Heather, as you know ‘bigger ambitions for PR’ were underlying campaign themes in the recently-concluded Chartered Institute of Public Relations presidential election. The study of possible futures for public relations, the CIPR’s PR2020 report, that I drew on in my campaign emphasized that, simply, we have to become better at what we do — with all that that implies.

    • Thank you – it will be interesting to see how this is delivered by the Institute as well as by members.

      I know Stephen Waddington believes that CPD will be a major part of this for members – perhaps including stretch ambitions as well as evidence of development could be included.

  2. Remo Rusca says:

    If not PR who else should evolve or strengthen strategic communications?
    Stakeholder relations and the impact to reputation become more important.
    Beside going this path, programs like USI an GA are key to strengthen PR!

    • I do agree that we need to focus on these areas ourselves and there are existing options that can be used – but also there is merit in working with others outside of PR to help us raise the bar. Much like children achieving big audacious goals like riding a bike without stabilizers – sometimes we need a push from others to realise just what we can, and should, be achieving.

  3. Amanda Lancaster says:

    I really agree with what you have said. I am a mature student studying for a B.Tech degree in Public Relations Management at Cape Peninsula University of Technology in Cape Town, South Africa.

    What I would like to see in students is more passion, which I would imagine goes a step further than ambition. It means that the matter is upper most in your mind. We need young people with drive that will improve the image of Public Relations. I am worried about what I am seeing.

    Most students are ‘trying to get through this year’. I am wishing there was more!

    • Amanda – thank you so much for commenting. I am with you with regard to passion – which I tend to think of as an accelerator of the motivation we need to achieve our ambitions. Passion needs some focus and direction, but it certainly enhances our drive and willingness to be the best we can be.

      It is so sad to see students who lack this drive and commitment to being the change that PR needs. I suppose the only good thing, is that those who are willing to be exceptional, like yourself, should shine through against the others.

  4. Jean Valin says:

    Heather,

    Love the idea of setting higher ambitions for public relations. That is was drove me to co-edit the Melbourne Mandate http://melbournemandate.globalalliancepr.org/ where after a six month co-creation process involvng more than 1000 people from thrity countries, we published an ambitious decalration of of role professionaly, personnaly and at the organizational and societal level. I think most readers would agree that it is an aspirational advocacy platform that is pushing us in the right direction and calling on all of us to elevate our game.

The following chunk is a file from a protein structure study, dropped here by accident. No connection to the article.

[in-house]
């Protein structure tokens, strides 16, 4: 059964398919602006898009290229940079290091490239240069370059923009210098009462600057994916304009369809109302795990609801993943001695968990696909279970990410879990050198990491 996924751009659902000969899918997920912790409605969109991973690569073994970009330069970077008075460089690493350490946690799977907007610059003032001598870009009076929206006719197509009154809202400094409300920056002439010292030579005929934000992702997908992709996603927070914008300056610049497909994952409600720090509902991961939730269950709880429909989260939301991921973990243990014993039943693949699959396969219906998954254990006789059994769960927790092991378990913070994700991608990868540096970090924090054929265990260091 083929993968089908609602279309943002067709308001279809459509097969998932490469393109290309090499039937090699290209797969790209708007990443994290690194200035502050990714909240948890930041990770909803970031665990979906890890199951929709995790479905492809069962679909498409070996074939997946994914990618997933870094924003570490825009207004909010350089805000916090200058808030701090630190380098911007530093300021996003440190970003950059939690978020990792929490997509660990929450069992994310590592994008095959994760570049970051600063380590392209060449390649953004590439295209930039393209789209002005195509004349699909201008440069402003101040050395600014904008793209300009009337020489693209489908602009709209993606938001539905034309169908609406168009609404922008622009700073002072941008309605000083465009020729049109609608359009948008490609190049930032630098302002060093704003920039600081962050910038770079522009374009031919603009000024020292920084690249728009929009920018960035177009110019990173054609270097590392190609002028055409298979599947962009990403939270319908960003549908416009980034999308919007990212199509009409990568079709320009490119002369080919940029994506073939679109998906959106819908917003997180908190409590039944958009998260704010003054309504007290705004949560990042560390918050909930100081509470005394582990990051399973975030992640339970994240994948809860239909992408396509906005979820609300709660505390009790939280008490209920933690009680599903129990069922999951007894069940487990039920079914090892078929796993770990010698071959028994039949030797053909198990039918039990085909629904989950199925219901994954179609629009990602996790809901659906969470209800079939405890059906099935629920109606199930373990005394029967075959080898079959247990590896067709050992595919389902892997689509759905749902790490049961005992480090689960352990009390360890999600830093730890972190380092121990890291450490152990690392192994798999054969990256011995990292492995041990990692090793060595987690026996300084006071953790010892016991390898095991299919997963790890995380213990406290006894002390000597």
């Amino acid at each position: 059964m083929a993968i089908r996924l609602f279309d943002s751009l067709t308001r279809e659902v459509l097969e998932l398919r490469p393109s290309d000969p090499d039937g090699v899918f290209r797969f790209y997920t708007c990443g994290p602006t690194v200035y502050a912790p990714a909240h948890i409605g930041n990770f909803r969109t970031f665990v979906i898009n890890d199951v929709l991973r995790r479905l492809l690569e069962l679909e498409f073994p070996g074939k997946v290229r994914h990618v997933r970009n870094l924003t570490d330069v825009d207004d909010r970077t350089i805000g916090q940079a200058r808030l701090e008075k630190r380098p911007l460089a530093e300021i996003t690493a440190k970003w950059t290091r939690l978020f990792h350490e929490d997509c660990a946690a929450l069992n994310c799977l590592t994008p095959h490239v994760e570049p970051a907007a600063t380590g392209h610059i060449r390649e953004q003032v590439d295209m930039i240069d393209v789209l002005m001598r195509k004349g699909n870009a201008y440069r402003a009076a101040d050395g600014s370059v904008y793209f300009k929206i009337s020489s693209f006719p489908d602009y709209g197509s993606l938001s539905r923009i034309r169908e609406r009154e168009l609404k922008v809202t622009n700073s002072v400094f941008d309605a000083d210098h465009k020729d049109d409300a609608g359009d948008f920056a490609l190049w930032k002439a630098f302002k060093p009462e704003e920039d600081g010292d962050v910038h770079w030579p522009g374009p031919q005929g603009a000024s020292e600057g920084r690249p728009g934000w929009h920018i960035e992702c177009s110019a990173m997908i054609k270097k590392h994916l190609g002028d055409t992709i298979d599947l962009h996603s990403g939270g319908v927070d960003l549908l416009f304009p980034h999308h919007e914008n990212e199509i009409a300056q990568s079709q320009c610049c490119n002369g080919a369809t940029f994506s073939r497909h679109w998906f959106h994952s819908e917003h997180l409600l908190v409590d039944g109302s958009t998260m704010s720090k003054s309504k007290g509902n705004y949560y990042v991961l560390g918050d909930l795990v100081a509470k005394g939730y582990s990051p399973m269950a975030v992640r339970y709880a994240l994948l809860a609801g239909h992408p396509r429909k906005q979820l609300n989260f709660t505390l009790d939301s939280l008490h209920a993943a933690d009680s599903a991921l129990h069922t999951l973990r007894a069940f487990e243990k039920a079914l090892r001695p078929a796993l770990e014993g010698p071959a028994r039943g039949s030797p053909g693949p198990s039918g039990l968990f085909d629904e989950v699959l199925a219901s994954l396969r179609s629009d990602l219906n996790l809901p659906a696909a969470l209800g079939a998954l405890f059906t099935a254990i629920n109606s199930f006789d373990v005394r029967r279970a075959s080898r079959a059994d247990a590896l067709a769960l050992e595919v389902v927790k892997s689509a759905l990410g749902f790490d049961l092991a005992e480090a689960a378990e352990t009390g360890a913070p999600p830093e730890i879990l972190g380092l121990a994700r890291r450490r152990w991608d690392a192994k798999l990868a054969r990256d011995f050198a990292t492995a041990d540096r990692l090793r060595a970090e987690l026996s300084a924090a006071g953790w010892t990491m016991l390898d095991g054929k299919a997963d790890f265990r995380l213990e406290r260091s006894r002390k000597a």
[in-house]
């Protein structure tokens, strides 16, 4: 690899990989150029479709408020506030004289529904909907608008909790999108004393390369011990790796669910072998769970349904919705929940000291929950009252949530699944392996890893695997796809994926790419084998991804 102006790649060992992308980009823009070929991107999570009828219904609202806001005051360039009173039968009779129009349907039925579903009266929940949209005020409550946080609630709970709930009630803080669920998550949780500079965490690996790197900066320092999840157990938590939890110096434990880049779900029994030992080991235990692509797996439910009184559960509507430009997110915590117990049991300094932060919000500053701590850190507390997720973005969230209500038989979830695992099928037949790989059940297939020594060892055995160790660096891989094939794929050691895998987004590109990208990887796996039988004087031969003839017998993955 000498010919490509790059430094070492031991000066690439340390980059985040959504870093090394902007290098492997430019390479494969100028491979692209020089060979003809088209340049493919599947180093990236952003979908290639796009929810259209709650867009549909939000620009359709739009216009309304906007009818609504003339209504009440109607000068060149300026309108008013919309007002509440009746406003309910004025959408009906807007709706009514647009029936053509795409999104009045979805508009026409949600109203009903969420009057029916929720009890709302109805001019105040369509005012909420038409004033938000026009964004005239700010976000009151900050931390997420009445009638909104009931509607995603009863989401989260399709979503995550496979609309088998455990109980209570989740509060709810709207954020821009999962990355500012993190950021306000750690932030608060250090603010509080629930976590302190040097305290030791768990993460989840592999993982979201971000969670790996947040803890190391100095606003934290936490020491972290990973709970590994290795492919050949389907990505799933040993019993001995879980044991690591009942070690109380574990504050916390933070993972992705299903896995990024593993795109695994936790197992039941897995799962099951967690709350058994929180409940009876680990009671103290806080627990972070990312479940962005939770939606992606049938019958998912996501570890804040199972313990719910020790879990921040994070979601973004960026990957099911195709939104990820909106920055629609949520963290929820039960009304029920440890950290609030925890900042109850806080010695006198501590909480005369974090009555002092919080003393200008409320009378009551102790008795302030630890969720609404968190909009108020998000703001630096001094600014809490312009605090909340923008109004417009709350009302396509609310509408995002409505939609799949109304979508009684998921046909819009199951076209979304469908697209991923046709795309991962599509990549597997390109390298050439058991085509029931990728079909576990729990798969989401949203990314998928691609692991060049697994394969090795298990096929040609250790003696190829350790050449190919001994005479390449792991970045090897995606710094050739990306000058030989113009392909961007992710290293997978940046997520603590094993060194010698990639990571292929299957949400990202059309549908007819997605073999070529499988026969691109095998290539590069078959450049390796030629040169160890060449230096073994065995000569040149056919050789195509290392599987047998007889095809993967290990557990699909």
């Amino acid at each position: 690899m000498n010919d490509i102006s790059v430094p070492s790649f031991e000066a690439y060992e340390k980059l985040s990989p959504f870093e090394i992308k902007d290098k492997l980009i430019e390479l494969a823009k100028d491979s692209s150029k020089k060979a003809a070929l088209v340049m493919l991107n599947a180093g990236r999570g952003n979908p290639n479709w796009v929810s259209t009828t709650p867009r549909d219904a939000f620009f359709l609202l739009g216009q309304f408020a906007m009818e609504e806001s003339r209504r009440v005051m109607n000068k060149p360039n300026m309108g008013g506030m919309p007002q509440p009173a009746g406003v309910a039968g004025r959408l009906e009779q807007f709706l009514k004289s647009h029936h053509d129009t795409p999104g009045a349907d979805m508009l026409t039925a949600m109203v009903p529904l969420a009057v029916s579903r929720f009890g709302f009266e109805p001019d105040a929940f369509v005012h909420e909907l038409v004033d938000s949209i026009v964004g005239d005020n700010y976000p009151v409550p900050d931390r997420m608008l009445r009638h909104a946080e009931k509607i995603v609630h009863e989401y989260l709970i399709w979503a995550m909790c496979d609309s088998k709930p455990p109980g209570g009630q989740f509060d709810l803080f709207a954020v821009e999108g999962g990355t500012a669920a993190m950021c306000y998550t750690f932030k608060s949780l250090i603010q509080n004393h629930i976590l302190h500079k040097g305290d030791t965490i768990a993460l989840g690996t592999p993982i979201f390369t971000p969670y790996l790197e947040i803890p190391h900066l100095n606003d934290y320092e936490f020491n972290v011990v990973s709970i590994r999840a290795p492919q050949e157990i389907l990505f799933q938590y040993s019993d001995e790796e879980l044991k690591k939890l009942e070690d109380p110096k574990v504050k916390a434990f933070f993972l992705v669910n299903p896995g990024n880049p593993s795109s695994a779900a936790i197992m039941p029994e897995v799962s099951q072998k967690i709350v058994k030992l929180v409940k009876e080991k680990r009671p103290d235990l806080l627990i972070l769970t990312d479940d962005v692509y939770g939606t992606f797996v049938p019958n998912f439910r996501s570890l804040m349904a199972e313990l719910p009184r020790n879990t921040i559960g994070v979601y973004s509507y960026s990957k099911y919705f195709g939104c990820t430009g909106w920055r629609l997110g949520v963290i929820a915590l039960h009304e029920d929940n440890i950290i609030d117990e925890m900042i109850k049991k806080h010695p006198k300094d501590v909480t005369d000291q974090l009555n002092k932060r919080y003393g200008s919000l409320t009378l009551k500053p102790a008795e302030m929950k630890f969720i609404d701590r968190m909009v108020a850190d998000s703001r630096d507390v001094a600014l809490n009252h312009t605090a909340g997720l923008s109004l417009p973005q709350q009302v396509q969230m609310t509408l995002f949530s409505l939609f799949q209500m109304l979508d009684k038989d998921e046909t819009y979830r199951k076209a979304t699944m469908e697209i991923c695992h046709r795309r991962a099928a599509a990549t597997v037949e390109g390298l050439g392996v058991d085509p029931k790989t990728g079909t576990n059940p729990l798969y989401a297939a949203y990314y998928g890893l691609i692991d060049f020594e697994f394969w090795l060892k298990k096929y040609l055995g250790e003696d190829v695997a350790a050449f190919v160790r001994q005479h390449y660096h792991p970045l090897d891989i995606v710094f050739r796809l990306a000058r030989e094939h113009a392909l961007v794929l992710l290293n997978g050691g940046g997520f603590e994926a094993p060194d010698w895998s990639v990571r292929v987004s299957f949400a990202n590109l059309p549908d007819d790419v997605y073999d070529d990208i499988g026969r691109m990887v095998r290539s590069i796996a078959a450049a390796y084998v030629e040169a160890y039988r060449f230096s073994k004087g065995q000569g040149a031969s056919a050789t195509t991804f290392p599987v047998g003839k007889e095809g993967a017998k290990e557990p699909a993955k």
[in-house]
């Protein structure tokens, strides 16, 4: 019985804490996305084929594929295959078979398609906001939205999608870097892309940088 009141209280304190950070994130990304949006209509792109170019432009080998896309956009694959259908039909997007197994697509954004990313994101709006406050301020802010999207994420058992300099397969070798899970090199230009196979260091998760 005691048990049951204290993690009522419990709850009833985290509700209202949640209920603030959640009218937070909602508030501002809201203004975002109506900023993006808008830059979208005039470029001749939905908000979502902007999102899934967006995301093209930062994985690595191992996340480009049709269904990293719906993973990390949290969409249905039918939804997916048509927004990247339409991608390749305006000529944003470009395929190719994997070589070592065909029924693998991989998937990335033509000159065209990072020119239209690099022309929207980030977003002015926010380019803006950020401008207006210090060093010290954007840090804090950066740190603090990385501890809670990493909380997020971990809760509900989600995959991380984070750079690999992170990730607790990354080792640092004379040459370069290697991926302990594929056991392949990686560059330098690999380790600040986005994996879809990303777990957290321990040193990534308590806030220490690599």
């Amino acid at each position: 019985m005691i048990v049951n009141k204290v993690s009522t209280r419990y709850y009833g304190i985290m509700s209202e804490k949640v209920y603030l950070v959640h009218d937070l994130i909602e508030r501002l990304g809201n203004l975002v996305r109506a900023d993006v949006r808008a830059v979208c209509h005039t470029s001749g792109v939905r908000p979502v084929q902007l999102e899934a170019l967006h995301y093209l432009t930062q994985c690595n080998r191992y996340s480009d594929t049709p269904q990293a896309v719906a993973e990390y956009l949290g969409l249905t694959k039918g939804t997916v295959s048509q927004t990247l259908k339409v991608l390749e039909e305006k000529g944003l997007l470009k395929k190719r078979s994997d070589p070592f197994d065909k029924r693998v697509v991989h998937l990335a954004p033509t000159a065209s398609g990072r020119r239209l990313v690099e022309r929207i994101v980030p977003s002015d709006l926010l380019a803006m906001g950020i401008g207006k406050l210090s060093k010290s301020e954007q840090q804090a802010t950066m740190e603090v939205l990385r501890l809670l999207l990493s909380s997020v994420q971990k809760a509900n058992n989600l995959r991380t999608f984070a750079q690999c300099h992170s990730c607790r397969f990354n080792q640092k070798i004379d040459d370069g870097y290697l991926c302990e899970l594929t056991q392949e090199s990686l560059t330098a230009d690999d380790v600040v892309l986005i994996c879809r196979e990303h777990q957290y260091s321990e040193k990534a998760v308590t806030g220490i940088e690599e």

I like your suggestion about turning grading on its head and forcing everyone to meet an established standard as a minimum to pass a course. As for awards program, of course there is subjectivity and judges can be influenced up to am point. However, I do think that in most cases where I have been involved in judging, there is a high standard and published criteria to be met and exceeded. I would not throw out or discount the results of award programs altogether. I think they point to good case studies where one can learn from the success or failures (a nod to TMF’s recent push for publication of failures as well as successes) for that matter of PR activity.

    • Thank you for your comment – and I’m so thrilled to be chairing your session at the International History of PR Conference this year (where you, Anne Gregory and Fraser Likely have a paper on the GA’s origins, influences etc). I’ll have the hotseat for hearing the presentation.

      I do think that the Melbourne Mandate is ambitious and I appreciate the attempt to both set an agenda, and work out a path to achieve this. The challenge, I believe is ensuring such initiatives can cut through into the practice of the majority for whom even thinking about looking at such a declaration doesn’t resonate. We need ways of accelerating our ambitions into the majority practice.

      Interesting to hear of your positive experiences of Awards. I believe they have significant potential to act as really valuable case studies but that needs a more objective analysis and presentation than simply reproducing an entry paper.

      I am so glad that you mention learning from ‘failure’ – I think ‘lessons learned’ is the most valuable part of any campaign review. My belief is that there is success and failure in most practice – some things work, some don’t. The problem with Awards is that often the context and ‘lessons learned’ get lost.

      • Jean Valin says: